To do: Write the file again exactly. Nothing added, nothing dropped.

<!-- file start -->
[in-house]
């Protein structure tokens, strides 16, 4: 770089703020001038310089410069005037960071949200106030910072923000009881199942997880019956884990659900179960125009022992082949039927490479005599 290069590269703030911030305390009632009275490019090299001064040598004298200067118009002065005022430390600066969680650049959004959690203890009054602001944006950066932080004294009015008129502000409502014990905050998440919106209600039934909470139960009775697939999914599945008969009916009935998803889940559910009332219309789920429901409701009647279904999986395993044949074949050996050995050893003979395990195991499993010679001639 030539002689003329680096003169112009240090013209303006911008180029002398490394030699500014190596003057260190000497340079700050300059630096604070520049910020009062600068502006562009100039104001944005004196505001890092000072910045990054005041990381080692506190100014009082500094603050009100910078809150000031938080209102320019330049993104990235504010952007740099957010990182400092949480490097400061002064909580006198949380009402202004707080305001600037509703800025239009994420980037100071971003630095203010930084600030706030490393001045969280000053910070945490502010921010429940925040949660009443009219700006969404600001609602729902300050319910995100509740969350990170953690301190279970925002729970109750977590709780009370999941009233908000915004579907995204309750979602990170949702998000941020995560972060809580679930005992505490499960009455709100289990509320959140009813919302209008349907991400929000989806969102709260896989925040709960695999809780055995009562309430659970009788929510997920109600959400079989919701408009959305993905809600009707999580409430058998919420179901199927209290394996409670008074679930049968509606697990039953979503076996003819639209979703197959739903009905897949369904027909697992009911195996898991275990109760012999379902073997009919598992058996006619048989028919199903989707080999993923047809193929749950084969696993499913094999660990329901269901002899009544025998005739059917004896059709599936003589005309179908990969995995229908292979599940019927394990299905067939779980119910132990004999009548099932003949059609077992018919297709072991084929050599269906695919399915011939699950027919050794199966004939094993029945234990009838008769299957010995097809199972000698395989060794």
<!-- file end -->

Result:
[in-house]
């Protein structure tokens, strides 16, 4: 770089703020001038310089410069005037960071949200106030910072923000009881199942997880019956884990659900179960125009022992082949039927490479005599 290069590269703030911030305390009632009275490019090299001064040598004298200067118009002065005022430390600066969680650049959004959690203890009054602001944006950066932080004294009015008129502000409502014990905050998440919106209600039934909470139960009775697939999914599945008969009916009935998803889940559910009332219309789920429901409701009647279904999986395993044949074949050996050995050893003979395990195991499993010679001639 030539002689003329680096003169112009240090013209303006911008180029002398490394030699500014190596003057260190000497340079700050300059630096604070520049910020009062600068502006562009100039104001944005004196505001890092000072910045990054005041990381080692506190100014009082500094603050009100910078809150000031938080209102320019330049993104990235504010952007740099957010990182400092949480490097400061002064909580006198949380009402202004707080305001600037509703800025239009994420980037100071971003630095203010930084600030706030490393001045969280000053910070945490502010921010429940925040949660009443009219700006969404600001609602729902300050319910995100509740969350990170953690301190279970925002729970109750977590709780009370999941009233908000915004579907995204309750979602990170949702998000941020995560972060809580679930005992505490499960009455709100289990509320959140009813919302209008349907991400929000989806969102709260896989925040709960695999809780055995009562309430659970009788929510997920109600959400079989919701408009959305993905809600009707999580409430058998919420179901199927209290394996409670008074679930049968509606697990039953979503076996003819639209979703197959739903009905897949369904027909697992009911195996898991275990109760012999379902073997009919598992058996006619048989028919199903989707080999993923047809193929749950084969696993499913094999660990329901269901002899009544025998005739059917004896059709599936003589005309179908990969995995229908292979599940019927394990299905067939779980119910132990004999009548099932003949059609077992018919297709072991084929050599269906695919399915011939699950027919050794199966004939094993029945234990009838008769299957010995097809199972000698395989060794």